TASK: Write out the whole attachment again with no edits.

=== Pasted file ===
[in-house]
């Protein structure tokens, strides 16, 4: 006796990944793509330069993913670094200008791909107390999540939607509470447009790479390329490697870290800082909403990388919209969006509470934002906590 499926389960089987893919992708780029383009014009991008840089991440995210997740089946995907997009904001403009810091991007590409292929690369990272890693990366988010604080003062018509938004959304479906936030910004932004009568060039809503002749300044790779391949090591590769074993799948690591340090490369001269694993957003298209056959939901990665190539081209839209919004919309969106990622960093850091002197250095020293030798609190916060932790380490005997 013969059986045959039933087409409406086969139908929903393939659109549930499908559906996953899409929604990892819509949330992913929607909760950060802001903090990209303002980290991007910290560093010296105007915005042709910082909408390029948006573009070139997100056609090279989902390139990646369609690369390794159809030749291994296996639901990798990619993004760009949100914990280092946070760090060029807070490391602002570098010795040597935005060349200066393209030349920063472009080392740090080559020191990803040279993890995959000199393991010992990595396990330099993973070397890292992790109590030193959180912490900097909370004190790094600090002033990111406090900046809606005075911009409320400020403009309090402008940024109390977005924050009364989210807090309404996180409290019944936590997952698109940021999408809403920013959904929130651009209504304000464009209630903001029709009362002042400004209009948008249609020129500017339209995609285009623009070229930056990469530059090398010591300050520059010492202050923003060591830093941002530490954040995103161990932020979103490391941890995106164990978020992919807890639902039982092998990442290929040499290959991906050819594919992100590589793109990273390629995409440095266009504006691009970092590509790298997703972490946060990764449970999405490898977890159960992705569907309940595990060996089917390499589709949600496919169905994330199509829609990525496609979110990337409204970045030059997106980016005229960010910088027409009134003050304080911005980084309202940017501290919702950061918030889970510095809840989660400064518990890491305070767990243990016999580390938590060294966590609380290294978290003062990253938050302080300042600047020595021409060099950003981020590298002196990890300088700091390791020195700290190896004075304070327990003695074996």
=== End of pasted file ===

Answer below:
[in-house]
């Protein structure tokens, strides 16, 4: 006796990944793509330069993913670094200008791909107390999540939607509470447009790479390329490697870290800082909403990388919209969006509470934002906590 499926389960089987893919992708780029383009014009991008840089991440995210997740089946995907997009904001403009810091991007590409292929690369990272890693990366988010604080003062018509938004959304479906936030910004932004009568060039809503002749300044790779391949090591590769074993799948690591340090490369001269694993957003298209056959939901990665190539081209839209919004919309969106990622960093850091002197250095020293030798609190916060932790380490005997 013969059986045959039933087409409406086969139908929903393939659109549930499908559906996953899409929604990892819509949330992913929607909760950060802001903090990209303002980290991007910290560093010296105007915005042709910082909408390029948006573009070139997100056609090279989902390139990646369609690369390794159809030749291994296996639901990798990619993004760009949100914990280092946070760090060029807070490391602002570098010795040597935005060349200066393209030349920063472009080392740090080559020191990803040279993890995959000199393991010992990595396990330099993973070397890292992790109590030193959180912490900097909370004190790094600090002033990111406090900046809606005075911009409320400020403009309090402008940024109390977005924050009364989210807090309404996180409290019944936590997952698109940021999408809403920013959904929130651009209504304000464009209630903001029709009362002042400004209009948008249609020129500017339209995609285009623009070229930056990469530059090398010591300050520059010492202050923003060591830093941002530490954040995103161990932020979103490391941890995106164990978020992919807890639902039982092998990442290929040499290959991906050819594919992100590589793109990273390629995409440095266009504006691009970092590509790298997703972490946060990764449970999405490898977890159960992705569907309940595990060996089917390499589709949600496919169905994330199509829609990525496609979110990337409204970045030059997106980016005229960010910088027409009134003050304080911005980084309202940017501290919702950061918030889970510095809840989660400064518990890491305070767990243990016999580390938590060294966590609380290294978290003062990253938050302080300042600047020595021409060099950003981020590298002196990890300088700091390791020195700290190896004075304070327990003695074996």